More than 30 tech firms, including Microsoft, ABB, Arm, Cisco, Dell, Facebook, HP, HPE, SAP, Nokia, Oracle, Symantec and Trend Micro have pledged to defend all customers everywhere from malicious attacks by cyber criminal enterprises and nation states.
Together they represent operators of technologies that power the world’s internet communication and information infrastructure.
The companies signed a Cybersecurity Tech Accord, which commits them to the principles of stronger defence, no offence, capacity building and collective action. This means companies will mount a stronger defence against cyber attacks to protect all customers globally regardless of the motivation for attacks online.
The companies have promised that they will not help any governments launch cyber attacks against innocent citizens and enterprises from anywhere, and to do more to empower developers and the people and businesses that use their technology, helping them improve their capacity for protecting themselves.
Under the fourth principle, the companies have committed to establishing formal and informal partnerships with industry, civil society and security researchers to improve collaboration.
The Tech Accord remains open to consideration of new private sector signatories, large or small and regardless of sector, who are trusted, have high cybersecurity standards and will adhere unreservedly to the Accord’s principles.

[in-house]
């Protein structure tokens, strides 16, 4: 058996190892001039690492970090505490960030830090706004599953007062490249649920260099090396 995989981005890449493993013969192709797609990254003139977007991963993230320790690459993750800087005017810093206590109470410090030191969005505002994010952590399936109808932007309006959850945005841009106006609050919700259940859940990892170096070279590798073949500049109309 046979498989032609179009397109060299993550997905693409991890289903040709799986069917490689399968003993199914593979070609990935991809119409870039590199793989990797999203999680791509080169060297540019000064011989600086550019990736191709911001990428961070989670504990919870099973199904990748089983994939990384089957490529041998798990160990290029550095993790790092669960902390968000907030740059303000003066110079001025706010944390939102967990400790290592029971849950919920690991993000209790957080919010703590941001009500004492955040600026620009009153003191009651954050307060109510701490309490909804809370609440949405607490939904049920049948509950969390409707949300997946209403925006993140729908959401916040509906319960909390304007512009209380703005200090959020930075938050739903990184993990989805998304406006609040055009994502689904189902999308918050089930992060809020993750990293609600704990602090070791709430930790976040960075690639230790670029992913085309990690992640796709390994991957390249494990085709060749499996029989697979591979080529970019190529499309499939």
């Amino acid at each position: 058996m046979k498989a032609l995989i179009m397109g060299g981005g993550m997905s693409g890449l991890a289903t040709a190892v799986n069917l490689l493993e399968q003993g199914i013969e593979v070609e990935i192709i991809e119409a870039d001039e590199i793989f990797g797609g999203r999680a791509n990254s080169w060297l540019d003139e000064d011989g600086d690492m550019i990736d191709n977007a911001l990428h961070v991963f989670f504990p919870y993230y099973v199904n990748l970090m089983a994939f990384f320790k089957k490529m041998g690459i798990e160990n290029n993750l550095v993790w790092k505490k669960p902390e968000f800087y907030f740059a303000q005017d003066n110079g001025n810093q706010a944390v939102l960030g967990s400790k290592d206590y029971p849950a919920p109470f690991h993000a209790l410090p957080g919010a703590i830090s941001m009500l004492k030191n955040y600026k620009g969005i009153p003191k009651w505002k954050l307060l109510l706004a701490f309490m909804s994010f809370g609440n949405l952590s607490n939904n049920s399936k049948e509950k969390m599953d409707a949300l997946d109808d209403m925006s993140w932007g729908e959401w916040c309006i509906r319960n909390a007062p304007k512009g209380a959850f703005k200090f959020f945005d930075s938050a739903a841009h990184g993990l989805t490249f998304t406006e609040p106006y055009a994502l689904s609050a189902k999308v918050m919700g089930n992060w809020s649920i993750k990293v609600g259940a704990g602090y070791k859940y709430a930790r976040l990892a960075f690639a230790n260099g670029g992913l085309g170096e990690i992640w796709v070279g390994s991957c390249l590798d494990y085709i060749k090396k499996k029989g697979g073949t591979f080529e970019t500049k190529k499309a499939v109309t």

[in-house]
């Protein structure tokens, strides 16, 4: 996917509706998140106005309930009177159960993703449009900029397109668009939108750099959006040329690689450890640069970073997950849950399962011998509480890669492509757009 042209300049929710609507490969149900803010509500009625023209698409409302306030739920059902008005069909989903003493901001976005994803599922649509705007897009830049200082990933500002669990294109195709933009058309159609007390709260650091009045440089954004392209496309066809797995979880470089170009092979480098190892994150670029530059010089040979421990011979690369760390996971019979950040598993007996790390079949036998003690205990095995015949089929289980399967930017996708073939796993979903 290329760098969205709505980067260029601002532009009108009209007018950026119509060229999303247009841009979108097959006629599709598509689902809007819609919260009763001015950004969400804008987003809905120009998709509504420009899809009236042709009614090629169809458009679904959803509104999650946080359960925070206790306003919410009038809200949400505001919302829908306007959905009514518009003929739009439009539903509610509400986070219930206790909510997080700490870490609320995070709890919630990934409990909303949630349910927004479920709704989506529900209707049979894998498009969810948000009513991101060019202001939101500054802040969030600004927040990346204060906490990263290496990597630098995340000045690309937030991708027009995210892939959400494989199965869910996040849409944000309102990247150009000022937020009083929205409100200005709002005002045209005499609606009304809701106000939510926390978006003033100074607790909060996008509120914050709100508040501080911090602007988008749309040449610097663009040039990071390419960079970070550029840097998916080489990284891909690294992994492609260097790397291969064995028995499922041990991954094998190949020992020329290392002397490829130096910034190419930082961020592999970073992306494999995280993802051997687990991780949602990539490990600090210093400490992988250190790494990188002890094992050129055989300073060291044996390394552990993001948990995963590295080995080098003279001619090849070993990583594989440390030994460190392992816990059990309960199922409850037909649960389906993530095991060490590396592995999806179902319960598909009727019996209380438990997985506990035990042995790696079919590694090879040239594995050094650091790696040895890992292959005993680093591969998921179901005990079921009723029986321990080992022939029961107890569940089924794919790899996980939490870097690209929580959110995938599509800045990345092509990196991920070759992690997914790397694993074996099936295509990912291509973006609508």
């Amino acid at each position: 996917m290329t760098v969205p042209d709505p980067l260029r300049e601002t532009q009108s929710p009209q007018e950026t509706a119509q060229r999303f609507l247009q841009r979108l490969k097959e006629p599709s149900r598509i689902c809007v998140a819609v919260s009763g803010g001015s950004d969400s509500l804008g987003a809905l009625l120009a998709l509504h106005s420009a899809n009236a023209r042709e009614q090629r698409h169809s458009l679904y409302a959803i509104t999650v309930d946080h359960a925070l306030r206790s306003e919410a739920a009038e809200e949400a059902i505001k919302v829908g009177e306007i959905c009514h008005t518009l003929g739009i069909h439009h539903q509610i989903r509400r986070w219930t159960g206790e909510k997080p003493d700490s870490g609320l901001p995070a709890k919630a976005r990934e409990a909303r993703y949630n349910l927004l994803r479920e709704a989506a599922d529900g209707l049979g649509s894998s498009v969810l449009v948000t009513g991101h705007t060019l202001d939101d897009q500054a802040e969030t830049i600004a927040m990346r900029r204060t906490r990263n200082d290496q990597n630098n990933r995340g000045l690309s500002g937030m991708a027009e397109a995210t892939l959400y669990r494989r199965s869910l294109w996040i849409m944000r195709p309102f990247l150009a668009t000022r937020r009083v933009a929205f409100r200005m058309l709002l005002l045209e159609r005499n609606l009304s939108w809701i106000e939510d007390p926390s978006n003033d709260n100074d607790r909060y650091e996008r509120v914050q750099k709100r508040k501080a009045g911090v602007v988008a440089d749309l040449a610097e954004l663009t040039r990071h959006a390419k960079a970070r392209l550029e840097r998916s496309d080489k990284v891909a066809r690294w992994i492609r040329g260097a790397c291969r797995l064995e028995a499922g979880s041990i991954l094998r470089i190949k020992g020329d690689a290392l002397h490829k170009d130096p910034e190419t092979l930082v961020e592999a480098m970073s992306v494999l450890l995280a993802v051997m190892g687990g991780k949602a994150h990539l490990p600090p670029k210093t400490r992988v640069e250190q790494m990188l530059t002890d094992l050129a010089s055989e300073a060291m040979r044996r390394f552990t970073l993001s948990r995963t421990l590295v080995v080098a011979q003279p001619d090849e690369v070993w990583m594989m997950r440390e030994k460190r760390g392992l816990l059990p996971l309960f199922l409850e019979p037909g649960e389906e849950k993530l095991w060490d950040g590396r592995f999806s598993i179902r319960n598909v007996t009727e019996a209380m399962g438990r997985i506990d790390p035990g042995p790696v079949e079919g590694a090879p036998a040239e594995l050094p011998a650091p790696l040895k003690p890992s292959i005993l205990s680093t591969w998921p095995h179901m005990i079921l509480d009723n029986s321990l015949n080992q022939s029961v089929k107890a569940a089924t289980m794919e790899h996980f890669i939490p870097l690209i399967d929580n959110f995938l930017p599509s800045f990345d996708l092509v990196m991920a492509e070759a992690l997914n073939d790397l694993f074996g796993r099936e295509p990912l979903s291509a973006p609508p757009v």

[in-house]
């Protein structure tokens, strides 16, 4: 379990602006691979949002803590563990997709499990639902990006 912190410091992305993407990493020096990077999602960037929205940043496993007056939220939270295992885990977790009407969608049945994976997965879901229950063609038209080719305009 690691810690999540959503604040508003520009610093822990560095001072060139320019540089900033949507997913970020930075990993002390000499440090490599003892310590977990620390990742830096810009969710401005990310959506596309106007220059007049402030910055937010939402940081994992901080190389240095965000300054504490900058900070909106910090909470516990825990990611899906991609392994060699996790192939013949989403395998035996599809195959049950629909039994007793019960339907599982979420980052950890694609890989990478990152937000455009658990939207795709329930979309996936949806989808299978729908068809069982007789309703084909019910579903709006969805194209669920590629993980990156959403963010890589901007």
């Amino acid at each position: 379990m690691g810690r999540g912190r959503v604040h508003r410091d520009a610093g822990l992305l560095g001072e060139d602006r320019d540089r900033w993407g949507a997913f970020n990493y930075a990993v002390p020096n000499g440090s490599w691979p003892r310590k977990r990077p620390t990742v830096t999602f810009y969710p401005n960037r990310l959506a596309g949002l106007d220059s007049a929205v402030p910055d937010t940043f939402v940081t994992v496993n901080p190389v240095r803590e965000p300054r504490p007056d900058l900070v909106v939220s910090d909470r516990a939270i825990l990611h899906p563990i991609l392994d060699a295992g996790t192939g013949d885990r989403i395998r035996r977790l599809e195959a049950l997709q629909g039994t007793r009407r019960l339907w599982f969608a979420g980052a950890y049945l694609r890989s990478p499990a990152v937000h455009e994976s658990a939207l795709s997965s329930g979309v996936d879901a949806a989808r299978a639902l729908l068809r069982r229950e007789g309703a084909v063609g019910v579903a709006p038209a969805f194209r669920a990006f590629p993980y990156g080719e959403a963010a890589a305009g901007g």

“The devastating attacks from the past year demonstrate that cyber security is not just about what any single company can do but also about what we can all do together,” said Microsoft president Brad Smith. “This tech sector accord will help us take a principled path toward more effective steps to work together and defend customers around the world,” he said.
Kevin Simzer, chief operating officer at Trend Micro, said the real-world consequences of cyber threats have been repeatedly proven. “As an industry, we must band together to fight cyber criminals and stop future attacks from causing even more damage,” he said.
Carolyn Herzog, general counsel at Arm, said the accord will help to protect the integrity of the one trillion connected devices that are expected to be deployed in the next 20 years.
“It aligns the resources, expertise and thinking of some of the world's most important technology companies to help build a trusted foundation for technology users who will benefit immensely from a more security-connected world,” she said.
Companies that signed the accord plan to hold their first meeting during the security-focused RSA Conference taking place in San Francisco, and will focus on capacity building and collective action.
Future actions may include jointly developed guidelines or broadly deployed features, as well as information sharing and partnering to combat specific threats to make the online world a safer place for people and businesses around the world – and to uphold the promise and benefit technology offers society.
Stephen Bonner, cyber risk partner at Deloitte said the survey shows that boards continue to grow in the topic of cyber risk.
“Increasingly, they are disclosing the steps to manage risk to investors, regulators and broader stakeholders,” he said, noting that transparency builds trust, and the best boards are providing recommendations and need to think about what is missing from their disclosures.
“If your disclosure does not look strong enough after taking credit for what the company is already doing, it is time to ask whether you are actually doing enough to manage cyber risk. FTSE companies are moving rapidly to transparency, and we expect the trend to continue as they seek to build trust.”